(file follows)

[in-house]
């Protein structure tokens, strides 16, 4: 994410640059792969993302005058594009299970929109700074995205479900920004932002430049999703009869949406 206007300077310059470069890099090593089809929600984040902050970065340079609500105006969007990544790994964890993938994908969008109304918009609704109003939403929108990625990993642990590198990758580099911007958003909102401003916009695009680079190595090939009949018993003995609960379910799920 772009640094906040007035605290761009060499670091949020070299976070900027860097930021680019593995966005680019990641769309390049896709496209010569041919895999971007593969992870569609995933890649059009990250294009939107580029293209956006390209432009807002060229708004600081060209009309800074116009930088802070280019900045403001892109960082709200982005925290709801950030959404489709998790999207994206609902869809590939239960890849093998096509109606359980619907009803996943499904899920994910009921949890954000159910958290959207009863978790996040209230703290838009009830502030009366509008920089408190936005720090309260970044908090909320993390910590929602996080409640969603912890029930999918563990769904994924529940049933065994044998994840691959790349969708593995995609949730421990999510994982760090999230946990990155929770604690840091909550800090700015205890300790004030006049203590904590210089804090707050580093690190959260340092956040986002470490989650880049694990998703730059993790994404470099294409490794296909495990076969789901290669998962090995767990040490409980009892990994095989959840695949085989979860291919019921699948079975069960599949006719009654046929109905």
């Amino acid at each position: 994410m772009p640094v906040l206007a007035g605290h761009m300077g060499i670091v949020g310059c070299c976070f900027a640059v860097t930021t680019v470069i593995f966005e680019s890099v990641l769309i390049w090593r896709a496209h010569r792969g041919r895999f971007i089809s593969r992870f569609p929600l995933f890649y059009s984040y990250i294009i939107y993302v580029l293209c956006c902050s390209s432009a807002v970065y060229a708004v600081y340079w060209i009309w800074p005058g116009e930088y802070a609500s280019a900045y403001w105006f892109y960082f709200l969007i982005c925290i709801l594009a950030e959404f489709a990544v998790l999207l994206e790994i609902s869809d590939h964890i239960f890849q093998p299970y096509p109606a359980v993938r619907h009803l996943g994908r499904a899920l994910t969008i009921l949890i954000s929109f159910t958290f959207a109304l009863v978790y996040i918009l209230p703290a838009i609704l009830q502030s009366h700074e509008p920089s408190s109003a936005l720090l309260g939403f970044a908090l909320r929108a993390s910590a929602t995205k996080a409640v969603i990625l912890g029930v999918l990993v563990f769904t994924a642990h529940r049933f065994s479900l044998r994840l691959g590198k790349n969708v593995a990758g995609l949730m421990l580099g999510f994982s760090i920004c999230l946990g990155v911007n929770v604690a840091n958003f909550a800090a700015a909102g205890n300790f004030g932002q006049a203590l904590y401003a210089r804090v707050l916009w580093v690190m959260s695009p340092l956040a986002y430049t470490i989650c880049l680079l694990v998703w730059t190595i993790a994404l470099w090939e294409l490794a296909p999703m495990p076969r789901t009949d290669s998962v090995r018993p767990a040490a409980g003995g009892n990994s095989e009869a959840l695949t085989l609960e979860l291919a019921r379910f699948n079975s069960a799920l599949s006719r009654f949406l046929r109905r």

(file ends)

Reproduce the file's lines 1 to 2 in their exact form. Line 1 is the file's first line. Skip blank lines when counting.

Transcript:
[in-house]
């Protein structure tokens, strides 16, 4: 994410640059792969993302005058594009299970929109700074995205479900920004932002430049999703009869949406 206007300077310059470069890099090593089809929600984040902050970065340079609500105006969007990544790994964890993938994908969008109304918009609704109003939403929108990625990993642990590198990758580099911007958003909102401003916009695009680079190595090939009949018993003995609960379910799920 772009640094906040007035605290761009060499670091949020070299976070900027860097930021680019593995966005680019990641769309390049896709496209010569041919895999971007593969992870569609995933890649059009990250294009939107580029293209956006390209432009807002060229708004600081060209009309800074116009930088802070280019900045403001892109960082709200982005925290709801950030959404489709998790999207994206609902869809590939239960890849093998096509109606359980619907009803996943499904899920994910009921949890954000159910958290959207009863978790996040209230703290838009009830502030009366509008920089408190936005720090309260970044908090909320993390910590929602996080409640969603912890029930999918563990769904994924529940049933065994044998994840691959790349969708593995995609949730421990999510994982760090999230946990990155929770604690840091909550800090700015205890300790004030006049203590904590210089804090707050580093690190959260340092956040986002470490989650880049694990998703730059993790994404470099294409490794296909495990076969789901290669998962090995767990040490409980009892990994095989959840695949085989979860291919019921699948079975069960599949006719009654046929109905």